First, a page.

The Great Fish Point Lighthouse celebrated 122 years of service on 1 July 2020. The day also marked World Marine Aids to Navigation Day.
Great Fish Point Lighthouse is one of 45 active lighthouses operated and managed by Transnet National Ports Authority (TNPA), and it is one of few with a lightkeeper. Martin Peterson, a second-generation lightkeeper, and Mzwamadoda Siyazi look after the day-to-day maintenance of the lighthouse, the surrounding buildings and the extensive grounds. They also welcome visitors to climb the tower, and host guests at the two self-catering cottages on the grounds*.
The Great Fish Point Lighthouse stands 85 metres above sea level and 800 metres from the beach, due to the prevailing drift sands. The 9-metre octagonal masonry tower is painted with vertical black and white stripes and has a white lantern house with red dome. The revolving electric light produces one flash every 10 seconds that can be seen 55 kilometres out to sea.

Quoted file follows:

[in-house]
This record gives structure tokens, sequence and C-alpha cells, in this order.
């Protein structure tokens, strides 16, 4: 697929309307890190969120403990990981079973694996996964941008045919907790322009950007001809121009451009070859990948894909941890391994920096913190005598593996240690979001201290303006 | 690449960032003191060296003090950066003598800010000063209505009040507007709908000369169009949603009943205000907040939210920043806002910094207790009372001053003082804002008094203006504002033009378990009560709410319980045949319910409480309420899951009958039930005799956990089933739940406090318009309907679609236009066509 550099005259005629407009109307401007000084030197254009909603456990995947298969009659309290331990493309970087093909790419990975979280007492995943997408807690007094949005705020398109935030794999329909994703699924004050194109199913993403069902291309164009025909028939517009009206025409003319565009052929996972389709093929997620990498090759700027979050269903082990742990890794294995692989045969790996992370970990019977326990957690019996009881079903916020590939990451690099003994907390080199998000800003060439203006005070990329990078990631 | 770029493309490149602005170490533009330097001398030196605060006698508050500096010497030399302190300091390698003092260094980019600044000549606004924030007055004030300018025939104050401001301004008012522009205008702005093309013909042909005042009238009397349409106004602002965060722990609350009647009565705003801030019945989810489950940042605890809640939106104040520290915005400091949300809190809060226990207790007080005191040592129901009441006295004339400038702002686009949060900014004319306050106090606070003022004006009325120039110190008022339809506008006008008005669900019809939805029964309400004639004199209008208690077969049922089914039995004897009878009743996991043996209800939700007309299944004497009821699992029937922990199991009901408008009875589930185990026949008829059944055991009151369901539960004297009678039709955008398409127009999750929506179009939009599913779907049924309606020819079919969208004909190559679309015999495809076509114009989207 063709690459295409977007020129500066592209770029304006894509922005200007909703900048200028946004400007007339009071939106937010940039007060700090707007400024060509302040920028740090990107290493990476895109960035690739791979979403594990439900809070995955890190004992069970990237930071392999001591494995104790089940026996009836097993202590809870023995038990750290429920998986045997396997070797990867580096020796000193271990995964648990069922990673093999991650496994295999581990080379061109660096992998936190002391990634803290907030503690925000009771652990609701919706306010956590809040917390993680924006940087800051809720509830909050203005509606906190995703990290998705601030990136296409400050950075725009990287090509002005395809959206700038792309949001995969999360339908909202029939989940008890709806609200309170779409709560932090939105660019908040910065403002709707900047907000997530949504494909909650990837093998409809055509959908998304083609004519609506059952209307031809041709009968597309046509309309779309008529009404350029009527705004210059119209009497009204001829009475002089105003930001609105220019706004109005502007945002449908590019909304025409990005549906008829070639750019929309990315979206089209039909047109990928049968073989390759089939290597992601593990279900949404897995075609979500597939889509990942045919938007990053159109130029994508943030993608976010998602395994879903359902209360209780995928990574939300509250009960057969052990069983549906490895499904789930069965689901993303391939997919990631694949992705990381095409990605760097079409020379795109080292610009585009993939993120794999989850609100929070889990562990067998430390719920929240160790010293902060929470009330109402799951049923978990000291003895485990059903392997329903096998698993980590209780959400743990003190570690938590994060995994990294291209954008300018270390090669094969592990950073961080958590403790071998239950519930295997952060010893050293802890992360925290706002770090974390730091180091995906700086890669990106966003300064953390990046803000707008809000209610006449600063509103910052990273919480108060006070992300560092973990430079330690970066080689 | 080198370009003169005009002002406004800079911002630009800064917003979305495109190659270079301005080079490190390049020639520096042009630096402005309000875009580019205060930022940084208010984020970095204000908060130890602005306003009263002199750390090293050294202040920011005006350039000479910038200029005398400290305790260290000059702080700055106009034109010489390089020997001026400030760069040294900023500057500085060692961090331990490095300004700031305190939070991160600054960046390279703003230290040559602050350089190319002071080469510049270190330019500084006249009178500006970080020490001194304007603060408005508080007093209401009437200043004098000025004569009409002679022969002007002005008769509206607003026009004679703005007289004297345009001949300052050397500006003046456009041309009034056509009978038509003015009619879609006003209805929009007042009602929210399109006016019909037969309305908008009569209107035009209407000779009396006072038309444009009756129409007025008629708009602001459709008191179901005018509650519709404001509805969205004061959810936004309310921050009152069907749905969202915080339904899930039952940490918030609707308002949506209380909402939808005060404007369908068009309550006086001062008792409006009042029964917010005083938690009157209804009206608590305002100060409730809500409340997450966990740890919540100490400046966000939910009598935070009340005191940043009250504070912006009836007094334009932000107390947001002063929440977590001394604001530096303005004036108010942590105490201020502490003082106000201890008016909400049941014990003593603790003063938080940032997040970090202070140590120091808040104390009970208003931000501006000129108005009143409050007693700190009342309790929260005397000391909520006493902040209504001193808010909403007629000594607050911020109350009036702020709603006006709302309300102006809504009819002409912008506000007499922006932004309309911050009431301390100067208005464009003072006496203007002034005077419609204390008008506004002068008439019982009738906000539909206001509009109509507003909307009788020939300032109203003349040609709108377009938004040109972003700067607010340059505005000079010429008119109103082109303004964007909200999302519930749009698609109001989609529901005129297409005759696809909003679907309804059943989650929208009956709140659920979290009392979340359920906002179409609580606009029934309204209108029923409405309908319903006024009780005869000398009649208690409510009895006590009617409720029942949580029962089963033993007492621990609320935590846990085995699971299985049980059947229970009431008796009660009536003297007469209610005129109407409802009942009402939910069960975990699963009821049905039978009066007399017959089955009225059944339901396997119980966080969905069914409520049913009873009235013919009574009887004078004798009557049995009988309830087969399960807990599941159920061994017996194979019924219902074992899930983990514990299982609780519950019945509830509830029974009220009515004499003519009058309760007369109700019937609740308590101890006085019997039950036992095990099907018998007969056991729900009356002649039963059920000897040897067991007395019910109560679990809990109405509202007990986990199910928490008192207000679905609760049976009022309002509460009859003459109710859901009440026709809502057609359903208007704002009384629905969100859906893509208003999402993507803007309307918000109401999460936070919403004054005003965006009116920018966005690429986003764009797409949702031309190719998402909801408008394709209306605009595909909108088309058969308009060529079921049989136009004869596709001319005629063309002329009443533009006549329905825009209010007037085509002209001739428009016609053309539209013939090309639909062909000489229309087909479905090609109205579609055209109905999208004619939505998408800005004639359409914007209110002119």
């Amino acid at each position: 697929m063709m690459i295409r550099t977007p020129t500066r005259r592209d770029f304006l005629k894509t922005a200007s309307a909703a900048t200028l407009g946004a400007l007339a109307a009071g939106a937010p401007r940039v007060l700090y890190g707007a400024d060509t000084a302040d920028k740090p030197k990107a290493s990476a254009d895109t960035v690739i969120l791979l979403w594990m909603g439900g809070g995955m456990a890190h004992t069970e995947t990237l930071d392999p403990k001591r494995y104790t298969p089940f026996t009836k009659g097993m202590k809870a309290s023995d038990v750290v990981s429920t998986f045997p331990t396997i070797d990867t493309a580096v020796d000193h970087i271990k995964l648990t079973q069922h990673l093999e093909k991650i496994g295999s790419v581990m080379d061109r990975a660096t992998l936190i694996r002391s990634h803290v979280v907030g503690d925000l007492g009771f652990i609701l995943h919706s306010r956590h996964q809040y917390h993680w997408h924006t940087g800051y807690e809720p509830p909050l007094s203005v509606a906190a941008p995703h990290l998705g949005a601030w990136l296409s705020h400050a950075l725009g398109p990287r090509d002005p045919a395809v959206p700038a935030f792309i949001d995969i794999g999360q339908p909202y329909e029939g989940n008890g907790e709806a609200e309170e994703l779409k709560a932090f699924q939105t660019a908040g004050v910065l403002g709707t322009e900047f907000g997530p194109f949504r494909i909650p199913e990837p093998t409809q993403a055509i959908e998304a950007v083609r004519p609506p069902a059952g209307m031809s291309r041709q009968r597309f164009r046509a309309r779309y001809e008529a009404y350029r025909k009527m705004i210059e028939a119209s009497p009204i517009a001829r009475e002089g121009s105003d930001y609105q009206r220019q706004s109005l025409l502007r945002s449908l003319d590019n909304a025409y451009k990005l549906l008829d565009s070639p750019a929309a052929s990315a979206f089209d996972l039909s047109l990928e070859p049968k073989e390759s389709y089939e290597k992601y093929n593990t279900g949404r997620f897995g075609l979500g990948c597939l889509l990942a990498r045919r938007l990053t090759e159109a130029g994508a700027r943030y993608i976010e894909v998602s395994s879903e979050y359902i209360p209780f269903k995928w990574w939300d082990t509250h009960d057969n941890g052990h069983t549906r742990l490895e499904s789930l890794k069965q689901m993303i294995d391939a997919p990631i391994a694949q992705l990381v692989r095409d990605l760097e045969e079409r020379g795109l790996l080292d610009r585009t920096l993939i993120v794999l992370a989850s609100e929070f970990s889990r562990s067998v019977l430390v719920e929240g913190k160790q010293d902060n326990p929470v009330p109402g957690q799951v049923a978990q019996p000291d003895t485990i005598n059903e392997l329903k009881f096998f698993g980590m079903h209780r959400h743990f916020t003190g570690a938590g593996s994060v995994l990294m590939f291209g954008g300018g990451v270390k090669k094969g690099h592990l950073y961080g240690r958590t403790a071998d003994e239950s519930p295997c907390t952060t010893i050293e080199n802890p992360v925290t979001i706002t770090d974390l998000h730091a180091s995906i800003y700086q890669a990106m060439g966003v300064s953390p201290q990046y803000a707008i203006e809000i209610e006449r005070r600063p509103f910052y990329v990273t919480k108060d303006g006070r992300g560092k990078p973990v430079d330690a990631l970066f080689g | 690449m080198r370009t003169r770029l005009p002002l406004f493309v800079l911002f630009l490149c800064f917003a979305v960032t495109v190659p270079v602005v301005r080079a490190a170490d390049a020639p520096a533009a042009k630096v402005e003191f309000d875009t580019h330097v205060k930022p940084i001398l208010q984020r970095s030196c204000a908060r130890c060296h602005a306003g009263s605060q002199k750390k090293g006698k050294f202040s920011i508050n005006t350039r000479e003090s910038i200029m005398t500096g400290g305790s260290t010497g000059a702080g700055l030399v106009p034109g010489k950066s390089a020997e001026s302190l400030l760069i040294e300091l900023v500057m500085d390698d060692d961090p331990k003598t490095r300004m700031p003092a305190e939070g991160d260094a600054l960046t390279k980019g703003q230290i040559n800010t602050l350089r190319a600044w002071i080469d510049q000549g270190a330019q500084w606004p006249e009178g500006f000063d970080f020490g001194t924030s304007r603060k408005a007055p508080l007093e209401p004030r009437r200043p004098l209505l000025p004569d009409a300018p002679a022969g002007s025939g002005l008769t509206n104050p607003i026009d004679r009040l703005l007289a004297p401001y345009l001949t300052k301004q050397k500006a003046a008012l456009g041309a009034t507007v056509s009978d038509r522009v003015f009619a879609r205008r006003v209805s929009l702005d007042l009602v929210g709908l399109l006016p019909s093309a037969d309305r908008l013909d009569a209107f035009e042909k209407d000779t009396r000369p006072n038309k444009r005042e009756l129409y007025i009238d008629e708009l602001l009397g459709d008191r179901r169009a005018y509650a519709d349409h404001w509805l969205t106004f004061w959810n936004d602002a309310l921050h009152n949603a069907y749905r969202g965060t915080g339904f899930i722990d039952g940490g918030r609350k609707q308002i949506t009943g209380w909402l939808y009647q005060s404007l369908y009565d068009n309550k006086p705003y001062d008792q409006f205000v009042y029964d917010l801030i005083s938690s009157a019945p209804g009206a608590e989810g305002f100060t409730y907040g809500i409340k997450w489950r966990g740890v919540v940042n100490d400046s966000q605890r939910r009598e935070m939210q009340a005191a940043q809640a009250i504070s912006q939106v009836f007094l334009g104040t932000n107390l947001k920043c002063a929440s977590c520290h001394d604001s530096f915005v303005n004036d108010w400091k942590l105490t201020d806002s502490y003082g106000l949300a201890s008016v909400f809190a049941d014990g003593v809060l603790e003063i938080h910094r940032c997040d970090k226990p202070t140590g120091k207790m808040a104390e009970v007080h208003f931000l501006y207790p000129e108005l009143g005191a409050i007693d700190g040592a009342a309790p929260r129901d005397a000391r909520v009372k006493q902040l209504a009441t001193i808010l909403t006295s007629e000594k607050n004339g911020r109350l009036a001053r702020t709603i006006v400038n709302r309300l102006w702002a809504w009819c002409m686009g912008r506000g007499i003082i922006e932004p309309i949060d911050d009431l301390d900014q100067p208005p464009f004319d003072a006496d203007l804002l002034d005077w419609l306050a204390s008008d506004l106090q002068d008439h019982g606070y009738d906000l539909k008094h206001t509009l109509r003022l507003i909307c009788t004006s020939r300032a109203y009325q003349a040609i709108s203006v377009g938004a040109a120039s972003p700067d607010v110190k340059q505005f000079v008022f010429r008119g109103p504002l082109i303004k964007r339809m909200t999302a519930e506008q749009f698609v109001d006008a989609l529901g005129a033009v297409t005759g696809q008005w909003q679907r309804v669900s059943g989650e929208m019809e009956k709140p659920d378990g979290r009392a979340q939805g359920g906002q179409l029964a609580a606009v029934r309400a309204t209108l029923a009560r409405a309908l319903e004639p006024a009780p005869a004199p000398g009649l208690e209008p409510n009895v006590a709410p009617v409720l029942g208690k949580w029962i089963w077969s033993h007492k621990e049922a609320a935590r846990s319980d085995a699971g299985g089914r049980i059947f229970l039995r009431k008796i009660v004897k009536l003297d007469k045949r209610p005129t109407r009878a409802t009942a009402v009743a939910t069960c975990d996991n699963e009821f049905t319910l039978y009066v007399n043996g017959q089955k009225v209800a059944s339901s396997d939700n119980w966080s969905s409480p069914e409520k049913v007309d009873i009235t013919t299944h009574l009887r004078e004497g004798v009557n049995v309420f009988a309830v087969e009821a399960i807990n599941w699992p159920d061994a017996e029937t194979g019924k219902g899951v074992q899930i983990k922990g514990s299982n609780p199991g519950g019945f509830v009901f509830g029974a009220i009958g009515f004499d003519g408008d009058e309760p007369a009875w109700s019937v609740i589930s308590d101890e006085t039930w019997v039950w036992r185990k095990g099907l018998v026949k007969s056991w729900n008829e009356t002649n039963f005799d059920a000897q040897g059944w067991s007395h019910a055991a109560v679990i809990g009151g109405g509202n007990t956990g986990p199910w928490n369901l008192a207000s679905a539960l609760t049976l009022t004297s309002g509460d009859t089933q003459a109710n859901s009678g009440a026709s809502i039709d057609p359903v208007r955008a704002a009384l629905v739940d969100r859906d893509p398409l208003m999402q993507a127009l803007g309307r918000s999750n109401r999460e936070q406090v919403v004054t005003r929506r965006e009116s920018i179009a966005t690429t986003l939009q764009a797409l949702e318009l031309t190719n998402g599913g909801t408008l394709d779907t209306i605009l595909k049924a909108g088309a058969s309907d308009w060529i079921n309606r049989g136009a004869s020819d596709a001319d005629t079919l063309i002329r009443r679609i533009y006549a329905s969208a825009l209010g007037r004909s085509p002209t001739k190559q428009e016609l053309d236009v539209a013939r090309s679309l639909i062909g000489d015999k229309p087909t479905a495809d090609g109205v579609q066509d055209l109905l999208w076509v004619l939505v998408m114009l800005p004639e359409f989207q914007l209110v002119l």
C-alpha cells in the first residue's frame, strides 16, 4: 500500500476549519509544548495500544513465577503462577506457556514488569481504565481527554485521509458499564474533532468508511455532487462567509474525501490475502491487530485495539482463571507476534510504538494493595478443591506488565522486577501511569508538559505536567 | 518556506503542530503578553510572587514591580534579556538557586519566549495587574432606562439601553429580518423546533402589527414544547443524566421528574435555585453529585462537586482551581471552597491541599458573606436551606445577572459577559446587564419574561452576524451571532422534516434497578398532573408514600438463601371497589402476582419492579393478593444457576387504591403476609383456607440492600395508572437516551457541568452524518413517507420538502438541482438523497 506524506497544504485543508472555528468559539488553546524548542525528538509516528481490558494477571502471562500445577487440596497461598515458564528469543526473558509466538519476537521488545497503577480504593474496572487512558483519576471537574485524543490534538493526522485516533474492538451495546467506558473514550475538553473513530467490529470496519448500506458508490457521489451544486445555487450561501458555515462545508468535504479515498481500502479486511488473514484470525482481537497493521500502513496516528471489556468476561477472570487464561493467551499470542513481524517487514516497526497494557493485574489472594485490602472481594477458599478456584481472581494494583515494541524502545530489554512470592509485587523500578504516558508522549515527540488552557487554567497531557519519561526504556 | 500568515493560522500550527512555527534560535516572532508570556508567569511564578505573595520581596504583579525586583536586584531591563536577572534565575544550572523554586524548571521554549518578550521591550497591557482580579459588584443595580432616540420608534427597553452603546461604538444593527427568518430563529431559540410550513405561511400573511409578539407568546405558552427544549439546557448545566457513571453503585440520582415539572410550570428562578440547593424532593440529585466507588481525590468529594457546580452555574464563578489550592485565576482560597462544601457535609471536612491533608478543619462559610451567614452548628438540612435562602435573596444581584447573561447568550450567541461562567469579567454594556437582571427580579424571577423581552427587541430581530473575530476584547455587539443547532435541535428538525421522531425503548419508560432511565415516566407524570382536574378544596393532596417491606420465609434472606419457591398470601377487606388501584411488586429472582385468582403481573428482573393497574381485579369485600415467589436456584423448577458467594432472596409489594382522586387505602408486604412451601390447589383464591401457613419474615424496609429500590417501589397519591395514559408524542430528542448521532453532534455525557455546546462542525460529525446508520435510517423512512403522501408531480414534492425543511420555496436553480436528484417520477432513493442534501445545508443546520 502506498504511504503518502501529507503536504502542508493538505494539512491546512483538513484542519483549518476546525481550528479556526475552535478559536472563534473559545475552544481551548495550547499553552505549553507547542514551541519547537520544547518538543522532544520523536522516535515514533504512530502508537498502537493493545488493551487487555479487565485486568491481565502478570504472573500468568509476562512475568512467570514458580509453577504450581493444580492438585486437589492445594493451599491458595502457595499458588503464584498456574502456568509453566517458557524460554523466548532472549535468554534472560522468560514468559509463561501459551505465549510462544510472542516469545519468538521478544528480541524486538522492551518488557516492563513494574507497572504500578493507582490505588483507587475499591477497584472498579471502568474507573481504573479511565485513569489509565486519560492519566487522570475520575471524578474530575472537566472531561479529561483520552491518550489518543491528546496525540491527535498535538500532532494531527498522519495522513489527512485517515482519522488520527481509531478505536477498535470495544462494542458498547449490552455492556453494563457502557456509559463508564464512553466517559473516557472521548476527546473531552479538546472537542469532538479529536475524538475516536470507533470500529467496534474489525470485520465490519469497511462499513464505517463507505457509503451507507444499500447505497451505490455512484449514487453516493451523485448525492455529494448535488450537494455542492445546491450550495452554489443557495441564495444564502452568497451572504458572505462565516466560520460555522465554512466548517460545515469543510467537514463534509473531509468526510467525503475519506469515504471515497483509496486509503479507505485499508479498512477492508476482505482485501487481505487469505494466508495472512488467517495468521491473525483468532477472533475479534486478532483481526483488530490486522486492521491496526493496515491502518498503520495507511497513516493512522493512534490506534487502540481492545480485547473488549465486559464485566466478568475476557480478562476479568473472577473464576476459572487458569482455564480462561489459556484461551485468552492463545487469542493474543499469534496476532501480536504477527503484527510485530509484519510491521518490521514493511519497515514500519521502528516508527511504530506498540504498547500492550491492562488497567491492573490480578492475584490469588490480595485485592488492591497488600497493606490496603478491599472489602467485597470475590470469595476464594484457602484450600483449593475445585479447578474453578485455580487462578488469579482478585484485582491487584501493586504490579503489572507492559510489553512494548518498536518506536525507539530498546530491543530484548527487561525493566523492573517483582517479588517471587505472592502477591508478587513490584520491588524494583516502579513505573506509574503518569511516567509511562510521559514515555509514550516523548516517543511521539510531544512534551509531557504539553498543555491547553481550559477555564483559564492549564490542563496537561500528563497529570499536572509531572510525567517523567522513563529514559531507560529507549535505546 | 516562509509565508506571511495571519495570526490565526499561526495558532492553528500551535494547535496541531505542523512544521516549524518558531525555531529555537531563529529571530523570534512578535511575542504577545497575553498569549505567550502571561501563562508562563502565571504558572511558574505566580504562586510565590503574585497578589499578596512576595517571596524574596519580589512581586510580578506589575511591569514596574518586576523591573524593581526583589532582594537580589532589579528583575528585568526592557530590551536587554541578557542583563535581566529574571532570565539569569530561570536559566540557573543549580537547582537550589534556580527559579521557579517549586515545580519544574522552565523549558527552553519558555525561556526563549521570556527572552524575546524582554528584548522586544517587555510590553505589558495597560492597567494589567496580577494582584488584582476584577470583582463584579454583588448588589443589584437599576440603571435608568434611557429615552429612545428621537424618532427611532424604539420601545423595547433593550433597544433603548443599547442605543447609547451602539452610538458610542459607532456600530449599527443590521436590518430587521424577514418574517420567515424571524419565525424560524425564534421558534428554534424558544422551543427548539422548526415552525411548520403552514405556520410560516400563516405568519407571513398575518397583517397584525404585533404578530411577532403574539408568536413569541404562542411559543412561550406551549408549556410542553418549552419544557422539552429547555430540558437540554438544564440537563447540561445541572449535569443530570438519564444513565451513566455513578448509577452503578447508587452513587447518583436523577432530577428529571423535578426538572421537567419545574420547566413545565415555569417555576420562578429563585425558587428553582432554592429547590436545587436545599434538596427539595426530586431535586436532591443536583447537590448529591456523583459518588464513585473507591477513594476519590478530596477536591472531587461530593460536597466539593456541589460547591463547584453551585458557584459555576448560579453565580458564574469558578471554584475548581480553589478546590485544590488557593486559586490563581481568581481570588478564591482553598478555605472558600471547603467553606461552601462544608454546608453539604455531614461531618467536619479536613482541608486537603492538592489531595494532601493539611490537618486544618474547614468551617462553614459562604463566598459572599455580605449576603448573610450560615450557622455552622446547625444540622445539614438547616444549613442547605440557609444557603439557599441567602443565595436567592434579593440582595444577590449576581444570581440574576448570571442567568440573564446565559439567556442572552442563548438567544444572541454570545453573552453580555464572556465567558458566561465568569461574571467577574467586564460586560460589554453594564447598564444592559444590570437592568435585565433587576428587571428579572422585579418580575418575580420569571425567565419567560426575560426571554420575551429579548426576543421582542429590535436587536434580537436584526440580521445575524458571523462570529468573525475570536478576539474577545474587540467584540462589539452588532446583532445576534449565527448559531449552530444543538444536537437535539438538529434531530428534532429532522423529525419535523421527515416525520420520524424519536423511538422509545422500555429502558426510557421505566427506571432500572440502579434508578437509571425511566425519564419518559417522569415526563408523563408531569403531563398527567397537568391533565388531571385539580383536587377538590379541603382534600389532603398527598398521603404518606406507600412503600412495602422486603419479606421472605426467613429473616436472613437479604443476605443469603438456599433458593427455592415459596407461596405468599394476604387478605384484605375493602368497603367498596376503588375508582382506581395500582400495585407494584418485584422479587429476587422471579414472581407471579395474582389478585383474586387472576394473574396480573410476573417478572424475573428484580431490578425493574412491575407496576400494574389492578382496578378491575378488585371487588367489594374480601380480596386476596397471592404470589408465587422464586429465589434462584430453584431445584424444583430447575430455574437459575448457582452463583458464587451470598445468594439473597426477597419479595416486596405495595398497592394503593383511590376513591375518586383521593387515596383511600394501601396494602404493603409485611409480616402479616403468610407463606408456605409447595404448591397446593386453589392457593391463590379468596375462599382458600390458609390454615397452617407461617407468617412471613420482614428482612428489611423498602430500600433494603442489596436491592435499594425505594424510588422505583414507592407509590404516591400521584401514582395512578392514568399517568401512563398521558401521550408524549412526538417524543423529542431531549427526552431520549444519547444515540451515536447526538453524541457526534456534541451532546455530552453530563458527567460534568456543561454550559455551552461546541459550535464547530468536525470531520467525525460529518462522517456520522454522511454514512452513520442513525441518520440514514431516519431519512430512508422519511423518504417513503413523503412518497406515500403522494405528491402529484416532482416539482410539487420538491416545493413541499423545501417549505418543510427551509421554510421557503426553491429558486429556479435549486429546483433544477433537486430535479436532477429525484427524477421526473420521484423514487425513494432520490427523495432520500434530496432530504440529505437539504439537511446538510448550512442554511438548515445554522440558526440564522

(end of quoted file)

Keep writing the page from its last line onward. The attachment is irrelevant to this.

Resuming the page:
World Marine Aids to Navigation Day was established by the International Association of Marine Aids to Navigation and Lighthouse Authorities (IALA), the only international body concerned with the provision of marine aids to navigation systems at sea and on inland waterways. South Africa, represented by TNPA, is a founder member of IALA and was re-elected to serve on the Council for the period 2018-2022. *The lighthouse and accommodation are currently closed due to COVID-19.
Some more information about Great Fish Point Lighthouse:
Latitude: 33o 31.2’ S
Longitude: 27o 06.5’ E
Date commissioned: 1 July 1898
Architect/builder: Constructed by Messrs McAllister, Murray and Ross
Primary structure/material of construction: Octagonal masonry tower painted with alternative vertical black and white stripes, white lantern house with red dome
Height of tower: 9 metres
Height of focal plane: 85 metres above sea level
Optic: 1st Order, 2-panel Chance Brothers dioptric rotating lens system equipped with a 400-watt metal halide lamp
Character of light: One flash every 10 seconds
Intensity of light: 5 000 000 candelas
Range of light: 30 nautical miles